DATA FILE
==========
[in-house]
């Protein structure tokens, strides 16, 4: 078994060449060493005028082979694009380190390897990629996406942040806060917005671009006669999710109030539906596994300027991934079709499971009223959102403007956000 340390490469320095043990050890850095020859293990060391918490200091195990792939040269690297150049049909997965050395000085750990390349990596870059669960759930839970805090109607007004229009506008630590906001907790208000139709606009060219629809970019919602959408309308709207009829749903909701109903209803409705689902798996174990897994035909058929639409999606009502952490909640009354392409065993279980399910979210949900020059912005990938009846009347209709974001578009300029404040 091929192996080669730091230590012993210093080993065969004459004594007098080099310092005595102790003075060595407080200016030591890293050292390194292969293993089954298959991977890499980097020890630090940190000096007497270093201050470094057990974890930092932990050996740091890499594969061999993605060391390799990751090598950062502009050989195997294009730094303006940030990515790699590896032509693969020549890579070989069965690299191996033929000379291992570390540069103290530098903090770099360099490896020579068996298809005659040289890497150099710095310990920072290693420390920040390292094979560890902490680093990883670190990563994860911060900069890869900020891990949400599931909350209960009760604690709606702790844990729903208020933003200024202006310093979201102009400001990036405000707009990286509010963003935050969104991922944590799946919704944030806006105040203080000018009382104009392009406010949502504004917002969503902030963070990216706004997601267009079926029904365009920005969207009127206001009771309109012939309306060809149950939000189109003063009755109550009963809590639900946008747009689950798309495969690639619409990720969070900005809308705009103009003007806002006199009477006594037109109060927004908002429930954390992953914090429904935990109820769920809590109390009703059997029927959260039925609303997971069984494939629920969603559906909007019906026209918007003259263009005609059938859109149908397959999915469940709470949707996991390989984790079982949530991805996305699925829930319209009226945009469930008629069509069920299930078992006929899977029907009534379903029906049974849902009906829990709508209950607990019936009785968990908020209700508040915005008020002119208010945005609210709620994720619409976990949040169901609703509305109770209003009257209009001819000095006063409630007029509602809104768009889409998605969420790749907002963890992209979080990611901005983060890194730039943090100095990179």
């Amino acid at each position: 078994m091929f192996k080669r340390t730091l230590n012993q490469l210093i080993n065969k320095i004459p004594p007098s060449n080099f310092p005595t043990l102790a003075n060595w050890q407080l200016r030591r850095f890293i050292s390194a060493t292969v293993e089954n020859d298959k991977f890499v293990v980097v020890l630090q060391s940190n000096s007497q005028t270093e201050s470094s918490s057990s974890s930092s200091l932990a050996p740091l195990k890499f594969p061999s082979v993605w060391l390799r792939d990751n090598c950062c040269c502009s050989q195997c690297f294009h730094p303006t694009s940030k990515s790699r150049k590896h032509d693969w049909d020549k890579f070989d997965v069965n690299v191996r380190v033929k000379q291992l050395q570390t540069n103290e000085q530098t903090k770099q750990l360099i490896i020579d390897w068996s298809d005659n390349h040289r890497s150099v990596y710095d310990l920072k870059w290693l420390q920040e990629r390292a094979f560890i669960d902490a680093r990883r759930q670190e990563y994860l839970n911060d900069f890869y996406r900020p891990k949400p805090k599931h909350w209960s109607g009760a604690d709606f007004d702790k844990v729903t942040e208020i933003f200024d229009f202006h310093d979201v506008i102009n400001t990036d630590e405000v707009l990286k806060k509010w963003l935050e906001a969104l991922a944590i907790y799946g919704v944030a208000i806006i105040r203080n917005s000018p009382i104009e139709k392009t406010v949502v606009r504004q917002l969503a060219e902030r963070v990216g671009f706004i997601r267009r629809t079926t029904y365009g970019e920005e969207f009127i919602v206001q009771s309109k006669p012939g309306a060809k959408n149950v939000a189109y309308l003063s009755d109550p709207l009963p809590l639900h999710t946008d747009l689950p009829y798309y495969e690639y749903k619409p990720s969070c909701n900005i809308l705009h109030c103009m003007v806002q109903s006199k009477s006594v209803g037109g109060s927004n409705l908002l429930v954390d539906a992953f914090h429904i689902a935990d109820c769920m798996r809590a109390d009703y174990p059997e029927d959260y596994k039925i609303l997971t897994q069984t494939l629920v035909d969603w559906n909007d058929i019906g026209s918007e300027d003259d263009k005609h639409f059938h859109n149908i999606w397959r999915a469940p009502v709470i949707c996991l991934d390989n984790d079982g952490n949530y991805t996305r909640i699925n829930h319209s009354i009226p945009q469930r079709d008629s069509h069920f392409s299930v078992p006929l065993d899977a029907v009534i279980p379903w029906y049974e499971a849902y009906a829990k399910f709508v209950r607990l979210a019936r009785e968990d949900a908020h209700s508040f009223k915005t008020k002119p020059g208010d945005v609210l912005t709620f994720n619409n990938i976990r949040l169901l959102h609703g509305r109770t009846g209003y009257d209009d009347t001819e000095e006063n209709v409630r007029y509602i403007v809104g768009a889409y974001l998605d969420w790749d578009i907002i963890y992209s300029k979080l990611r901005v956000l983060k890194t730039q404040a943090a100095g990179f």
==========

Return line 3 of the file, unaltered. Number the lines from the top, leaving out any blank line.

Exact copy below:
């Amino acid at each position: 078994m091929f192996k080669r340390t730091l230590n012993q490469l210093i080993n065969k320095i004459p004594p007098s060449n080099f310092p005595t043990l102790a003075n060595w050890q407080l200016r030591r850095f890293i050292s390194a060493t292969v293993e089954n020859d298959k991977f890499v293990v980097v020890l630090q060391s940190n000096s007497q005028t270093e201050s470094s918490s057990s974890s930092s200091l932990a050996p740091l195990k890499f594969p061999s082979v993605w060391l390799r792939d990751n090598c950062c040269c502009s050989q195997c690297f294009h730094p303006t694009s940030k990515s790699r150049k590896h032509d693969w049909d020549k890579f070989d997965v069965n690299v191996r380190v033929k000379q291992l050395q570390t540069n103290e000085q530098t903090k770099q750990l360099i490896i020579d390897w068996s298809d005659n390349h040289r890497s150099v990596y710095d310990l920072k870059w290693l420390q920040e990629r390292a094979f560890i669960d902490a680093r990883r759930q670190e990563y994860l839970n911060d900069f890869y996406r900020p891990k949400p805090k599931h909350w209960s109607g009760a604690d709606f007004d702790k844990v729903t942040e208020i933003f200024d229009f202006h310093d979201v506008i102009n400001t990036d630590e405000v707009l990286k806060k509010w963003l935050e906001a969104l991922a944590i907790y799946g919704v944030a208000i806006i105040r203080n917005s000018p009382i104009e139709k392009t406010v949502v606009r504004q917002l969503a060219e902030r963070v990216g671009f706004i997601r267009r629809t079926t029904y365009g970019e920005e969207f009127i919602v206001q009771s309109k006669p012939g309306a060809k959408n149950v939000a189109y309308l003063s009755d109550p709207l009963p809590l639900h999710t946008d747009l689950p009829y798309y495969e690639y749903k619409p990720s969070c909701n900005i809308l705009h109030c103009m003007v806002q109903s006199k009477s006594v209803g037109g109060s927004n409705l908002l429930v954390d539906a992953f914090h429904i689902a935990d109820c769920m798996r809590a109390d009703y174990p059997e029927d959260y596994k039925i609303l997971t897994q069984t494939l629920v035909d969603w559906n909007d058929i019906g026209s918007e300027d003259d263009k005609h639409f059938h859109n149908i999606w397959r999915a469940p009502v709470i949707c996991l991934d390989n984790d079982g952490n949530y991805t996305r909640i699925n829930h319209s009354i009226p945009q469930r079709d008629s069509h069920f392409s299930v078992p006929l065993d899977a029907v009534i279980p379903w029906y049974e499971a849902y009906a829990k399910f709508v209950r607990l979210a019936r009785e968990d949900a908020h209700s508040f009223k915005t008020k002119p020059g208010d945005v609210l912005t709620f994720n619409n990938i976990r949040l169901l959102h609703g509305r109770t009846g209003y009257d209009d009347t001819e000095e006063n209709v409630r007029y509602i403007v809104g768009a889409y974001l998605d969420w790749d578009i907002i963890y992209s300029k979080l990611r901005v956000l983060k890194t730039q404040a943090a100095g990179f």